|Arnaldur Indriðason - the Erlendur mysteries
Mad Scientess Jane Expat
|[||Tags|||||iceland, reading, travel||]|
|[||the weather today is
|[||with a hint of
|||||imminent starvation - tentack one||]|
In preparation for our trip to Iceland at the end of July, the bloke & I decided to sample some literature that might be informative about the culture and the landscape. This included such highbrow offerings as the diaries of poets W.H. Auden and Louis McNiece, Letters from Iceland, partially written in verse form. Most importantly, however, the package also included a crime novel by the Icelandic writer Arnaldur Indriðason.
His works are all set in Reykjavik. We were hoping they might give us a sense of the city’s geography. They didn’t. They left us with the impression that city is populated by three types of people:
- Gruff red-haired chain-smoking detectives living off takeaways in dingy flats, devoting their energies to solving grisly murders while letting their personal lives go to hell in handbaskets.
- Their gruff drug-addicted leather-jacket-wearing loud-mouthed unhelpful children, who live off takeaways in dingy flats.
- Gruff chain-smoking unhelpful citizens who may or may not be killers, living in dingy flats.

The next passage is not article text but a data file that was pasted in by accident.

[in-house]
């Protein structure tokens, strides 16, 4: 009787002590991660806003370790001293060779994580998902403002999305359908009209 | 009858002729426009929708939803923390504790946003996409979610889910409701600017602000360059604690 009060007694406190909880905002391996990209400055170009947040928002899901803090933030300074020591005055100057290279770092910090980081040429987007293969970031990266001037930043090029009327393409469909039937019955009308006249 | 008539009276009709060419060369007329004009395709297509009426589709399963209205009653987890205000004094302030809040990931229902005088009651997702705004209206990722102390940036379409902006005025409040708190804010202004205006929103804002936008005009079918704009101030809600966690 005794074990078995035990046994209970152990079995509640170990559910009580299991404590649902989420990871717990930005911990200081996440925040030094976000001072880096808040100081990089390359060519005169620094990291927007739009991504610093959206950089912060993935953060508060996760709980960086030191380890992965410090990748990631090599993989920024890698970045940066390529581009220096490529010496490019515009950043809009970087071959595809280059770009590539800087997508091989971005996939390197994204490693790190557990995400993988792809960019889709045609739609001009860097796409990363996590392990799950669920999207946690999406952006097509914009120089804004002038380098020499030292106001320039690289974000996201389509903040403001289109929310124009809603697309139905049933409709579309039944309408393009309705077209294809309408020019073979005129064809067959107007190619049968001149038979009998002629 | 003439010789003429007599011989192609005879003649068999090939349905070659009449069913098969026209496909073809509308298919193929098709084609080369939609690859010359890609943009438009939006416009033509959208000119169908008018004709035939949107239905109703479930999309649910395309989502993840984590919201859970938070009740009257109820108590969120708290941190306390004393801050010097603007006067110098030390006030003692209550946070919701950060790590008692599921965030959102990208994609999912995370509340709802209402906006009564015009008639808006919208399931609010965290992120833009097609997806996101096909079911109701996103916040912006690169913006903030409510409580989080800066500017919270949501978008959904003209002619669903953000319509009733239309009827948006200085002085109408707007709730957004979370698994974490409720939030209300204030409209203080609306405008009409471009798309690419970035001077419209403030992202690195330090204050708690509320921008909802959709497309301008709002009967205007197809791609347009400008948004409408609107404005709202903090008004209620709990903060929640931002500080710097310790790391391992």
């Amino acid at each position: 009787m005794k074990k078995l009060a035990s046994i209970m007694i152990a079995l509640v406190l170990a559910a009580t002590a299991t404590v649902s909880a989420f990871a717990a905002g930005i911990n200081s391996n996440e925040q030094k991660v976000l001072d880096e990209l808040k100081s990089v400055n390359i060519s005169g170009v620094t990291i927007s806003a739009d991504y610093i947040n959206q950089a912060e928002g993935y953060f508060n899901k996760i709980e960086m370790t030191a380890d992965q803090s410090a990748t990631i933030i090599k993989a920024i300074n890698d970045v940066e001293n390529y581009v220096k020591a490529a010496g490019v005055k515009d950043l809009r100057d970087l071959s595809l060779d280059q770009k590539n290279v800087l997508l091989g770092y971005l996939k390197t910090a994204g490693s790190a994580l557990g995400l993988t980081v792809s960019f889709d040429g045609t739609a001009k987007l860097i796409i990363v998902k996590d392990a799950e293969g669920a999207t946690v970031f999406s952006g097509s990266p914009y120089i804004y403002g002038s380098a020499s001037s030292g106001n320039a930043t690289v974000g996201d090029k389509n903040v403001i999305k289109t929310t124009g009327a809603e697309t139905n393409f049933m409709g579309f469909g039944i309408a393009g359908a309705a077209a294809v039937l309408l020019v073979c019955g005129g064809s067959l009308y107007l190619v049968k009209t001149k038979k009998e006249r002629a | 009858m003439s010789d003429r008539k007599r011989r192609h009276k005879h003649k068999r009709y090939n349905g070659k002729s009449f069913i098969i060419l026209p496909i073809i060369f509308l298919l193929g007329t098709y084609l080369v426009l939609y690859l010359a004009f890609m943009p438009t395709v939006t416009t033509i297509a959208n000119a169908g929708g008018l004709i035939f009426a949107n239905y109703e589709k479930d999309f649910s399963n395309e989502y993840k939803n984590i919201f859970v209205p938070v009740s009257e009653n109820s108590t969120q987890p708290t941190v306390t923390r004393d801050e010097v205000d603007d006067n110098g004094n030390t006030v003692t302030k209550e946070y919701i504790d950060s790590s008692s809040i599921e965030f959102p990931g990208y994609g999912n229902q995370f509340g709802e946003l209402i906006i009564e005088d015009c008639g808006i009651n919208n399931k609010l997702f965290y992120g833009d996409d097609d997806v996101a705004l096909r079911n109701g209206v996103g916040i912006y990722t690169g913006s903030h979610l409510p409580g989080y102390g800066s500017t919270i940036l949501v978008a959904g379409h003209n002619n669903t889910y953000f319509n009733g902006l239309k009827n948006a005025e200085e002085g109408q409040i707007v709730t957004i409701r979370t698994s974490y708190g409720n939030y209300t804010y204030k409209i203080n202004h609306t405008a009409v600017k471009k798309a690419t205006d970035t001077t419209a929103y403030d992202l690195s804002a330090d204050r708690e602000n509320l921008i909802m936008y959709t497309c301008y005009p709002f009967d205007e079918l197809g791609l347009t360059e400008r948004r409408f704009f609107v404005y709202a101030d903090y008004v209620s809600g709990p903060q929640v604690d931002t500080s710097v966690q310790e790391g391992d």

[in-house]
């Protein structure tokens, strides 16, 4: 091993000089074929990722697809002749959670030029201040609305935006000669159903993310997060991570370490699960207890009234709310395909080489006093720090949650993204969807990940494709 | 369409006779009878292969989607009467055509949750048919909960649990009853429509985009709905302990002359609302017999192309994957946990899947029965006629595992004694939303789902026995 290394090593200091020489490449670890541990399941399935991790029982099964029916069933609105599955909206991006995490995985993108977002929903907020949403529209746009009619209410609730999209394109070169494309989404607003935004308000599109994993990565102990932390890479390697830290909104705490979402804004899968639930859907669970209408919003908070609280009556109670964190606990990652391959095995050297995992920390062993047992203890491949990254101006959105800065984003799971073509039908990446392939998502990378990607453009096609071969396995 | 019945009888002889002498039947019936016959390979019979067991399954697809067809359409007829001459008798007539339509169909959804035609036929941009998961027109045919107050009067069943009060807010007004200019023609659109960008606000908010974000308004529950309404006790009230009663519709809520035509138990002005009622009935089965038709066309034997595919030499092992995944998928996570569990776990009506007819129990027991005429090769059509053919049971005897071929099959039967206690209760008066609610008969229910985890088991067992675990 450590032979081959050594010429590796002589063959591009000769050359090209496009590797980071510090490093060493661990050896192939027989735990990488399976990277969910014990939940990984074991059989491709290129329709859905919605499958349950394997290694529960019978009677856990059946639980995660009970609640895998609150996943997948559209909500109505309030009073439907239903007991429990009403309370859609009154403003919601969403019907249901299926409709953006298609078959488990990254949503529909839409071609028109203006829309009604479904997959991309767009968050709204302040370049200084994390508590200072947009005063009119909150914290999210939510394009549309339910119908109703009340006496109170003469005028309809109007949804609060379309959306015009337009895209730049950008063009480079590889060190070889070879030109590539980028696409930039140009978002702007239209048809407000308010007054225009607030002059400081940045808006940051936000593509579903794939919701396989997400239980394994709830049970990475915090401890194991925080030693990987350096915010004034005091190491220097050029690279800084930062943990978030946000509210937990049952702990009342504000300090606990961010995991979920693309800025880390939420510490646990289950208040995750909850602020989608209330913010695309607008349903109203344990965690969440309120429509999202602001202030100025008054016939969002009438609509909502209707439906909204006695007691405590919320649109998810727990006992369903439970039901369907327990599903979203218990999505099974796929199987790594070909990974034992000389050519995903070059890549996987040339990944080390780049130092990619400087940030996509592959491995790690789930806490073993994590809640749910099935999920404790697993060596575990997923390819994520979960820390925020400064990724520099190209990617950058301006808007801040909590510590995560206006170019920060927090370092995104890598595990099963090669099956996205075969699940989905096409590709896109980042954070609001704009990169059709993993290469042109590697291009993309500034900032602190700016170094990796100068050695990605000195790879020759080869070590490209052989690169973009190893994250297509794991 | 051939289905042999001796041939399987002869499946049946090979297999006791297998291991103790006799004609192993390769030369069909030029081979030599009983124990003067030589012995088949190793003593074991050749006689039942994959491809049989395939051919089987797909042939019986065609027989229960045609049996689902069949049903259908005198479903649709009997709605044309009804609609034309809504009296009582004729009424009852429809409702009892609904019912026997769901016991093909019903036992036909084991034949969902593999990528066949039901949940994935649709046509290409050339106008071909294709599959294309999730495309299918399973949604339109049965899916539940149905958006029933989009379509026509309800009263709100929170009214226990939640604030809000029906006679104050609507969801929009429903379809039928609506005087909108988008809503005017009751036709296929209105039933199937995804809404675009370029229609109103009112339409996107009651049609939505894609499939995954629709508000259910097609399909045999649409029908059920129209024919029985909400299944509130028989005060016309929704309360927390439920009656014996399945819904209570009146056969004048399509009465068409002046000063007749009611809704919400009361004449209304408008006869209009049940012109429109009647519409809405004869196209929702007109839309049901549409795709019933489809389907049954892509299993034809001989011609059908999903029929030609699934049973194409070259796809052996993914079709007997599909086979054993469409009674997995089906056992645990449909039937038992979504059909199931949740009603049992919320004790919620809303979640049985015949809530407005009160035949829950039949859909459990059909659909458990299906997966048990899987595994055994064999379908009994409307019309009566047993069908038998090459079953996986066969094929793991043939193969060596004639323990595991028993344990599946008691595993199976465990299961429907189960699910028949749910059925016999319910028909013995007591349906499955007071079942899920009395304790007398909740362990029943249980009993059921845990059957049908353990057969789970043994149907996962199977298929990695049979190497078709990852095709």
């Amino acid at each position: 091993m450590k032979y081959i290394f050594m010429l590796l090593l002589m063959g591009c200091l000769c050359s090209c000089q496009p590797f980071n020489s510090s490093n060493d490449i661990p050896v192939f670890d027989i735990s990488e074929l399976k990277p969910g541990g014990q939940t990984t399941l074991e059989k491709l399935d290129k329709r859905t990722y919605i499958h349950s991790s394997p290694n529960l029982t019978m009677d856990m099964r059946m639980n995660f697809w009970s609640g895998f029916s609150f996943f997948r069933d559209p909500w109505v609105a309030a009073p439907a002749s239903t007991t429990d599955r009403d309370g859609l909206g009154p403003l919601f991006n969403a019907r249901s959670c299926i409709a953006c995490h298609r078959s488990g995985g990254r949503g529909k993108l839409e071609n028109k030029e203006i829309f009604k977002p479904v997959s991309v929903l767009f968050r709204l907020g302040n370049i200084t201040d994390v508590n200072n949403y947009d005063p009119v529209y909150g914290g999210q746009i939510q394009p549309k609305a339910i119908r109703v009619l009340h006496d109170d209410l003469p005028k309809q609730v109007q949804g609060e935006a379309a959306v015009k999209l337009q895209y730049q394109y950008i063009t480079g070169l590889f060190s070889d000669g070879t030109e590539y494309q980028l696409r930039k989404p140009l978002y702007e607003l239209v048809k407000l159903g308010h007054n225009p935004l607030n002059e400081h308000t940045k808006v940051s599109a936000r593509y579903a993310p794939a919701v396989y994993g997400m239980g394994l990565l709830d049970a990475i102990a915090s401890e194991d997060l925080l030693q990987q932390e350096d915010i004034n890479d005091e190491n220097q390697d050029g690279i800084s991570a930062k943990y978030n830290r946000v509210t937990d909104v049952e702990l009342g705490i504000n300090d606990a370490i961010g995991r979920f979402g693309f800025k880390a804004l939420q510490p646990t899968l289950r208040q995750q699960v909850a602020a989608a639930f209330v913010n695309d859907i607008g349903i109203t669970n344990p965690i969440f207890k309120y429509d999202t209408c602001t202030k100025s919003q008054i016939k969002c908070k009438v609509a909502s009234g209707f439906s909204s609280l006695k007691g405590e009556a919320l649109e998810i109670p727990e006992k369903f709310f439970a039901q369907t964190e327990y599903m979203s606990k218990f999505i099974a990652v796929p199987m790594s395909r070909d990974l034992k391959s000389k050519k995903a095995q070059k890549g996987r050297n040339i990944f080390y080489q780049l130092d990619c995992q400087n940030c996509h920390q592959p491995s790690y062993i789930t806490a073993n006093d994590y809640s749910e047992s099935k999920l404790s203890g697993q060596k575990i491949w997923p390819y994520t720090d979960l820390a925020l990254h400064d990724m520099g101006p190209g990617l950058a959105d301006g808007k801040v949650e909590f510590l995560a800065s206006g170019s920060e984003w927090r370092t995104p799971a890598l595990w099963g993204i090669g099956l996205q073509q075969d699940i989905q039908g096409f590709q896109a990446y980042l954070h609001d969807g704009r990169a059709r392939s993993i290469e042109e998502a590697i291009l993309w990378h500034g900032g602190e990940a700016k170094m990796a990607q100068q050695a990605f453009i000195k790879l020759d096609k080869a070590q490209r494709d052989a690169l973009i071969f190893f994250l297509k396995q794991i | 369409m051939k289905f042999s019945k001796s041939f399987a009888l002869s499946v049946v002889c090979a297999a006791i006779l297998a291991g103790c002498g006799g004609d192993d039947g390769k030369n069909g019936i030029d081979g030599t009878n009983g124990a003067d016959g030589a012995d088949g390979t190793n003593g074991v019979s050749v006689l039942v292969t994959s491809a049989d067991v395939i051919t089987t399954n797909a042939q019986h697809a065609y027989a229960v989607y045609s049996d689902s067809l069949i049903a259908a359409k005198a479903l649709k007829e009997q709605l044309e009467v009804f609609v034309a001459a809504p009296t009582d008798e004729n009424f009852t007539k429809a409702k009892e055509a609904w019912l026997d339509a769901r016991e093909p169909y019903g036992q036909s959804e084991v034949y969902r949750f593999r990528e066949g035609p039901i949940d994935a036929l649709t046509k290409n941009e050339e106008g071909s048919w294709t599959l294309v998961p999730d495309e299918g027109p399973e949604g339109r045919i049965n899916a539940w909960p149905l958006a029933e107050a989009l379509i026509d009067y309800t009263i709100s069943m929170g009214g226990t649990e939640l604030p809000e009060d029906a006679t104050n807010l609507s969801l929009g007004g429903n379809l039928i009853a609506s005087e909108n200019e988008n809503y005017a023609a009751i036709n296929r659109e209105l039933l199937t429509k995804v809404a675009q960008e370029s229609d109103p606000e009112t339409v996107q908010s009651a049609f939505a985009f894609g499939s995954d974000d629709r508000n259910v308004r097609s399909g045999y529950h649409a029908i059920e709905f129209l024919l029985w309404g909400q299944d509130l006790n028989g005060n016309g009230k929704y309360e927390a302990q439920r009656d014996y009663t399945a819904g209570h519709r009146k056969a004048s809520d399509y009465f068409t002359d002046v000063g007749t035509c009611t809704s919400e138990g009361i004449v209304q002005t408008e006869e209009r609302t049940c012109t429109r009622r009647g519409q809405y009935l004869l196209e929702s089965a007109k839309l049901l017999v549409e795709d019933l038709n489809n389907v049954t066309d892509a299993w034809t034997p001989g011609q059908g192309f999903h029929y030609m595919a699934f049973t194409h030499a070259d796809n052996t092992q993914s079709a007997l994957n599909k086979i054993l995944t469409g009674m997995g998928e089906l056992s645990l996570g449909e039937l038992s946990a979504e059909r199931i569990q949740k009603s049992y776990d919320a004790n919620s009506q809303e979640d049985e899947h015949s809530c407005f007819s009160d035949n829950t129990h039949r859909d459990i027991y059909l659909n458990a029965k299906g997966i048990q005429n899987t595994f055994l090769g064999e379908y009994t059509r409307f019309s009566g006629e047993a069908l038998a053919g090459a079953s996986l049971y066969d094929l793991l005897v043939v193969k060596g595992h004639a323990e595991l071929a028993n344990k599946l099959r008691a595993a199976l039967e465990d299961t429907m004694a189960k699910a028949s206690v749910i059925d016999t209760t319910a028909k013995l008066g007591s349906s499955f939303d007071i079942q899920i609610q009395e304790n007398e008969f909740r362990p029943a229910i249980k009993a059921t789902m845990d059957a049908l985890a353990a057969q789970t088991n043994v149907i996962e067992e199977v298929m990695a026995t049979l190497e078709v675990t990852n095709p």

Despite the lack of navigational assistance and the dubious English translation, we both devoured Jar City, the introduction to Erlendur (see Type 1 on the previous list). I can report that the translations improve in later works. It gave us a flavour for the character and rather dark humour of Icelanders. Erlendur stomps about in a gloomy funk, persistently interviewing recalcitrant witnesses, prodding suspects into incriminating themselves, getting into fights with his daughter and nursing a terrible secret in his troubled bosom. This terrible secret is slowly revealed over the larger story arc in the novels and allows the reader to understand Erlendur’s motivation and insecurities. Underneath that surly exterior is a soft-centred sensitive gentleman. It’s a classic trick for making hard-boiled detectives lovable, and Indriðason applies it masterfully to Erlendur. If you’re looking for a quick, engaging read and can handle discussion of unpleasant psychological disorders as well as a few gruesome but (thankfully) sparingly used physical descriptions, you may wish to give Indriðason a whirl.